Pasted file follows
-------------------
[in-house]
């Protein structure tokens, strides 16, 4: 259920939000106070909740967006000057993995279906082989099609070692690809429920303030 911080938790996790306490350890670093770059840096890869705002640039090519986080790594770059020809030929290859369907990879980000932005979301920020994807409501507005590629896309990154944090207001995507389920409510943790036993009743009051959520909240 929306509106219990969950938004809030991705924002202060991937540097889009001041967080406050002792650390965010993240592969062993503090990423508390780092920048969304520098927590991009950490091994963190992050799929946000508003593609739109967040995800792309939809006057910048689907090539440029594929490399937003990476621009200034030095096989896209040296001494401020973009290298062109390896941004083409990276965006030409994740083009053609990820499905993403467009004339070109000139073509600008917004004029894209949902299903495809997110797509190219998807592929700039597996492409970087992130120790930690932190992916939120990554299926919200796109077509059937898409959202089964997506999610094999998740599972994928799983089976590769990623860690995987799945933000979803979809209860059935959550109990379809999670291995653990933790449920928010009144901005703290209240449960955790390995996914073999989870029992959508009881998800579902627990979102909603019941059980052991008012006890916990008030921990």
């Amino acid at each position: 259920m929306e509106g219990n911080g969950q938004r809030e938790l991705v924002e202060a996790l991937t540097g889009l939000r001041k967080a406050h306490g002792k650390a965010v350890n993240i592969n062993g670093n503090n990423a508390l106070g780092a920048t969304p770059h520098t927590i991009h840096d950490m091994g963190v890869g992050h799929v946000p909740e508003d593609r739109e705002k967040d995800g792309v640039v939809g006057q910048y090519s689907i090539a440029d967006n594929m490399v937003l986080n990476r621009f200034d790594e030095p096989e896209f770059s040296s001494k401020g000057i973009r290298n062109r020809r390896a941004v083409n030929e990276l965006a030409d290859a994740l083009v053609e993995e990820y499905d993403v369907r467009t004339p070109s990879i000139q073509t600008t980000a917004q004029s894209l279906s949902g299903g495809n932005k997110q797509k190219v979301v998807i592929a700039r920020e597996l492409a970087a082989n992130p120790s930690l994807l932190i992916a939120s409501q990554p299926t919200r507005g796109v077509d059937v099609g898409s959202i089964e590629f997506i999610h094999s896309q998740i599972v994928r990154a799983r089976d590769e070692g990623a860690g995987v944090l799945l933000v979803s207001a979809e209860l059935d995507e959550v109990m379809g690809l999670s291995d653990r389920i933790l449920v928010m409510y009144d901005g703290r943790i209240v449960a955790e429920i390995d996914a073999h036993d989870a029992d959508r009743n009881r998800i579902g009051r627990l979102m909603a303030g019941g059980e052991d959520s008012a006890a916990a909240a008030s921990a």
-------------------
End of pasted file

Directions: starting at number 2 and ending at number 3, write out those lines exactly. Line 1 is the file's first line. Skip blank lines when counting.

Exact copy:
């Protein structure tokens, strides 16, 4: 259920939000106070909740967006000057993995279906082989099609070692690809429920303030 911080938790996790306490350890670093770059840096890869705002640039090519986080790594770059020809030929290859369907990879980000932005979301920020994807409501507005590629896309990154944090207001995507389920409510943790036993009743009051959520909240 929306509106219990969950938004809030991705924002202060991937540097889009001041967080406050002792650390965010993240592969062993503090990423508390780092920048969304520098927590991009950490091994963190992050799929946000508003593609739109967040995800792309939809006057910048689907090539440029594929490399937003990476621009200034030095096989896209040296001494401020973009290298062109390896941004083409990276965006030409994740083009053609990820499905993403467009004339070109000139073509600008917004004029894209949902299903495809997110797509190219998807592929700039597996492409970087992130120790930690932190992916939120990554299926919200796109077509059937898409959202089964997506999610094999998740599972994928799983089976590769990623860690995987799945933000979803979809209860059935959550109990379809999670291995653990933790449920928010009144901005703290209240449960955790390995996914073999989870029992959508009881998800579902627990979102909603019941059980052991008012006890916990008030921990």
């Amino acid at each position: 259920m929306e509106g219990n911080g969950q938004r809030e938790l991705v924002e202060a996790l991937t540097g889009l939000r001041k967080a406050h306490g002792k650390a965010v350890n993240i592969n062993g670093n503090n990423a508390l106070g780092a920048t969304p770059h520098t927590i991009h840096d950490m091994g963190v890869g992050h799929v946000p909740e508003d593609r739109e705002k967040d995800g792309v640039v939809g006057q910048y090519s689907i090539a440029d967006n594929m490399v937003l986080n990476r621009f200034d790594e030095p096989e896209f770059s040296s001494k401020g000057i973009r290298n062109r020809r390896a941004v083409n030929e990276l965006a030409d290859a994740l083009v053609e993995e990820y499905d993403v369907r467009t004339p070109s990879i000139q073509t600008t980000a917004q004029s894209l279906s949902g299903g495809n932005k997110q797509k190219v979301v998807i592929a700039r920020e597996l492409a970087a082989n992130p120790s930690l994807l932190i992916a939120s409501q990554p299926t919200r507005g796109v077509d059937v099609g898409s959202i089964e590629f997506i999610h094999s896309q998740i599972v994928r990154a799983r089976d590769e070692g990623a860690g995987v944090l799945l933000v979803s207001a979809e209860l059935d995507e959550v109990m379809g690809l999670s291995d653990r389920i933790l449920v928010m409510y009144d901005g703290r943790i209240v449960a955790e429920i390995d996914a073999h036993d989870a029992d959508r009743n009881r998800i579902g009051r627990l979102m909603a303030g019941g059980e052991d959520s008012a006890a916990a909240a008030s921990a």